A functioning democracy needs to be strong enough in its embrace of the rule of law, freedom, and human rights to guarantee that religious differences and differences in belief more generally - differences that often have sharp edges - can exist.

A functioning democracy protects and opens wide the public square for these disagreements to exist. The public square also beckons us, calling us to meet each other there, in our differences and our diversity, and to there encounter our shared humanity in solidarity with one another.

The Failure to Uphold Religious Freedom

Let me speak now about some of the specific challenges we face in our country in seeking to uphold and advance freedom of conscience and religion.

Choice is a great byword of today’s culture. To be pro-choice is to be “enlightened” because you are respecting the individual’s right to autonomy, to determine individual destiny.

Many in our society accept that this applies to women who choose to end pregnancy through abortion, or to young people who choose to self-select their gender.

Then why does the power of choice not extend to Canadians who want to choose not to make such choices? Why can they not choose faith-consistent healthcare that rejects abortion, euthanasia, and the fluidity of gender, and instead offers care that recognizes what true dignity and true compassion is: suffering with the human person whose dignity comes from within and is not subject to external propriety?

True, our State-funded system of health care in Canada, including for faith-based institutions, depends heavily on tax dollars. It is subject to statutes that regulate health care provision.

But by what logic of choice does that mean those who ascribe in all good faith to the dictum “Thou Shalt Not Kill” must subordinate their faith to those who choose to believe otherwise? Surely, if we truly value freedom of choice, never mind freedom of religion and conscience, then those who are guided by faith-based values and beliefs are as entitled any Canadian to have facilities embodying their choices.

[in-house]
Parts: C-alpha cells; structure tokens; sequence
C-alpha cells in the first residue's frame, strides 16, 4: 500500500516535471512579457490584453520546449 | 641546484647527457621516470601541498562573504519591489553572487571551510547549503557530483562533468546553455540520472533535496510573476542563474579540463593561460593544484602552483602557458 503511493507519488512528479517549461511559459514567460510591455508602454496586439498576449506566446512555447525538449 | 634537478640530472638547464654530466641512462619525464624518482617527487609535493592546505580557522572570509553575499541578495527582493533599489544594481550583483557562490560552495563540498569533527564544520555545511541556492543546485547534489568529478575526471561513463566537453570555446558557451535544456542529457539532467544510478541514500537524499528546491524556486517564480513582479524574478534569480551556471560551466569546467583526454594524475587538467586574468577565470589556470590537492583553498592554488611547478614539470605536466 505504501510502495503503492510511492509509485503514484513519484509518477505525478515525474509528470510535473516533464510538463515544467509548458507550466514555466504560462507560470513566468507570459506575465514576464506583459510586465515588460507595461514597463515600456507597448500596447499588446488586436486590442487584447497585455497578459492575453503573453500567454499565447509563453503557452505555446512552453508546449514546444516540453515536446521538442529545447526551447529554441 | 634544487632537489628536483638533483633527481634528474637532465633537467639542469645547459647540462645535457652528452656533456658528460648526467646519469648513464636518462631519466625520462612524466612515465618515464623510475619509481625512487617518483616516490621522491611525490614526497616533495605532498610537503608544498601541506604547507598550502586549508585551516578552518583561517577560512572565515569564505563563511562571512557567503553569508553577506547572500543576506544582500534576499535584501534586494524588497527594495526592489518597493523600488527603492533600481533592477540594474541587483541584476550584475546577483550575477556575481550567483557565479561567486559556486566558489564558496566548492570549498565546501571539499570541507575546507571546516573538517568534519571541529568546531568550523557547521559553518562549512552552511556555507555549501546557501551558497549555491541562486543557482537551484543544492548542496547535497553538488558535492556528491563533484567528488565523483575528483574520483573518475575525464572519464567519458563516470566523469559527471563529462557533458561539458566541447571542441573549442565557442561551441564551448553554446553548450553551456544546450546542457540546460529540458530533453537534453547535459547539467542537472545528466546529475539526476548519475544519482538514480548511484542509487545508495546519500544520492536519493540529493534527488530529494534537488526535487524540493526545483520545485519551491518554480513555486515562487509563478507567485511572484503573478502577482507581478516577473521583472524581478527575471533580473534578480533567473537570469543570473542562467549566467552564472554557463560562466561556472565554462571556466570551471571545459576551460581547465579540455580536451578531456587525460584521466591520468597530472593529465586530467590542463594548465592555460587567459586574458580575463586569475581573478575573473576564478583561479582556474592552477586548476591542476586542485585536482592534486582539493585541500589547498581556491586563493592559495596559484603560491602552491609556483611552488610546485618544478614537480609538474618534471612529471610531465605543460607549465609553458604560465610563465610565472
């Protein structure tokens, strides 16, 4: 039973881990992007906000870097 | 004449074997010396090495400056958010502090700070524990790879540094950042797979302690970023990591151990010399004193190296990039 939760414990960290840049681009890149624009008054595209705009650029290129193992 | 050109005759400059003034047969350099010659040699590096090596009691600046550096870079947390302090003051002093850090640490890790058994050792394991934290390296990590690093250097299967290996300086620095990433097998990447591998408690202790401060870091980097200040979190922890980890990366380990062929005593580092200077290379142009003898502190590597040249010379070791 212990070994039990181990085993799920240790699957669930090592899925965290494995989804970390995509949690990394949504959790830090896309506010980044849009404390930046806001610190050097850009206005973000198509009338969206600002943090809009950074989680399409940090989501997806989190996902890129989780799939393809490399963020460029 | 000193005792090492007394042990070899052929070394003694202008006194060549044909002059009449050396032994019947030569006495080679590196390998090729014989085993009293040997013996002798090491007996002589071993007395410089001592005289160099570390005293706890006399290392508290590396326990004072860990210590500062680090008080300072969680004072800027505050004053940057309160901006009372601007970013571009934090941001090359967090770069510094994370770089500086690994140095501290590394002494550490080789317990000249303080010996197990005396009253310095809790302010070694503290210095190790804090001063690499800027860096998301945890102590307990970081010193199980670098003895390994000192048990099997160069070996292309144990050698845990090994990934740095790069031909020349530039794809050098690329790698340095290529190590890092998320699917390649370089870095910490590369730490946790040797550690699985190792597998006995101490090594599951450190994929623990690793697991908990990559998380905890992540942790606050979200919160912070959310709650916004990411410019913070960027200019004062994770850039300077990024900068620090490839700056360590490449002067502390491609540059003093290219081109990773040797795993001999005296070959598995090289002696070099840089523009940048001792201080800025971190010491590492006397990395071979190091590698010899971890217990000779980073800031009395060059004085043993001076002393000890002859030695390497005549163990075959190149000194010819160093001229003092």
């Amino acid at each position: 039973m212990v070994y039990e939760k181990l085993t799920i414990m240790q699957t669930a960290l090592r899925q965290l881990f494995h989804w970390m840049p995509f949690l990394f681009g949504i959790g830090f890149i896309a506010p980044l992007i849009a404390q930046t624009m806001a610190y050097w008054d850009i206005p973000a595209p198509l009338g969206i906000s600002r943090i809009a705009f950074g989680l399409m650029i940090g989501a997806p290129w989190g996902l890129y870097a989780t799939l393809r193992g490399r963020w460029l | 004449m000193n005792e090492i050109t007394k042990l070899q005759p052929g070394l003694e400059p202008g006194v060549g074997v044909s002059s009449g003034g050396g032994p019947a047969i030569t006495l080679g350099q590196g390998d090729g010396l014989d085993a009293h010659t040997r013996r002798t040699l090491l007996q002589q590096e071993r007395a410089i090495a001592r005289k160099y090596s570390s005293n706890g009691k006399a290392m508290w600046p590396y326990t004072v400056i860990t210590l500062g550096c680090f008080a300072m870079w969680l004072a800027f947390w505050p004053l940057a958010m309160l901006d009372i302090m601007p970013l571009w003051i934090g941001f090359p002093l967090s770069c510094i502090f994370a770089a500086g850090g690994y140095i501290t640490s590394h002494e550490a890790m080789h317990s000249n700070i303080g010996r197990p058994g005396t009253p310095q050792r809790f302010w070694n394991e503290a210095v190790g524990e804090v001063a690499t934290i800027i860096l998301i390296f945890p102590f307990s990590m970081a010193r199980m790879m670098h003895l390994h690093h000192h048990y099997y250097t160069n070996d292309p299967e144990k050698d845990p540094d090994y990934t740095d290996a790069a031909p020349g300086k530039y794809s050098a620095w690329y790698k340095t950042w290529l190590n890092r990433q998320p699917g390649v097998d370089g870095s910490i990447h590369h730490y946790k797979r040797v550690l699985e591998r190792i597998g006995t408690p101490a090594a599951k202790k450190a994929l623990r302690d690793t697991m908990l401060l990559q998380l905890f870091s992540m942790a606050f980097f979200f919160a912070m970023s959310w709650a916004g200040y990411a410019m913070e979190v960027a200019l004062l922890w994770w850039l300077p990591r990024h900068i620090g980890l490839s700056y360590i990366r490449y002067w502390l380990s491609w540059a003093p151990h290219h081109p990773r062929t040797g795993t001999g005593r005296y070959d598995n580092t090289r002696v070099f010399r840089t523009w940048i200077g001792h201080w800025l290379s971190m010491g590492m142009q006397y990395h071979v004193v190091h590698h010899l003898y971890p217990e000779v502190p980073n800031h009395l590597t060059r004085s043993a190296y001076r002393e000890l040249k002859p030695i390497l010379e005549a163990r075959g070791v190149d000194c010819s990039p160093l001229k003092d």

Those who wish to kill themselves by assisted suicide are entirely free to go to a non-faith-based hospital, where someone will be happy to help them. Yet many Canadians of different faith backgrounds value something much more. They value the compassionate care they receive from Catholic, Jewish, and other faith-based facilities that uphold a true understanding of dignity and compassion to which euthanasia is anathema. They know the State will not hug you when you die at the hands of another out of misplaced compassion. For faith-based hospitals, ahugat natural death is the minimum.

As a Christian, I believe suffering is not meaningless, and does not lack dignity. As His Eminence Thomas Cardinal Collins, Archbishop of Toronto and a friend of this Institute has said, “A person who drools has no less dignity than one who does not.” For Christians, Jesus Christ’s death on the Cross was not the end, but the means by which he conquered sin, suffering, and death. His suffering was redemptive. Is suffering hard? Yes. Is suffering painful? Yes. Is it right to alleviate it as best we can through palliative care? Yes. Is it ever right to end it through assisted suicide? As Catholics, we say never, and never again. And we must be free to say that publicly and to be able to have our Christian belief in human dignity and and understanding of what is genuine compassion reflected in the health care we desire. The same must apply to all people of faith when they actively engage the public square.

And we, through the institutions that our forebears established and through those established by other faith communities in this country, insist our rights to freedom of religion and freedom of association, i.e., our to right to live out what we choose to believe,be upheld.

Simply because the State has made something legal does not make it obligatory, much less true. Witness slavery in the British Empire or other horrors of history which were all legalized, such as the hateful Nuremberg laws, yet remained objectively and gravely immoral.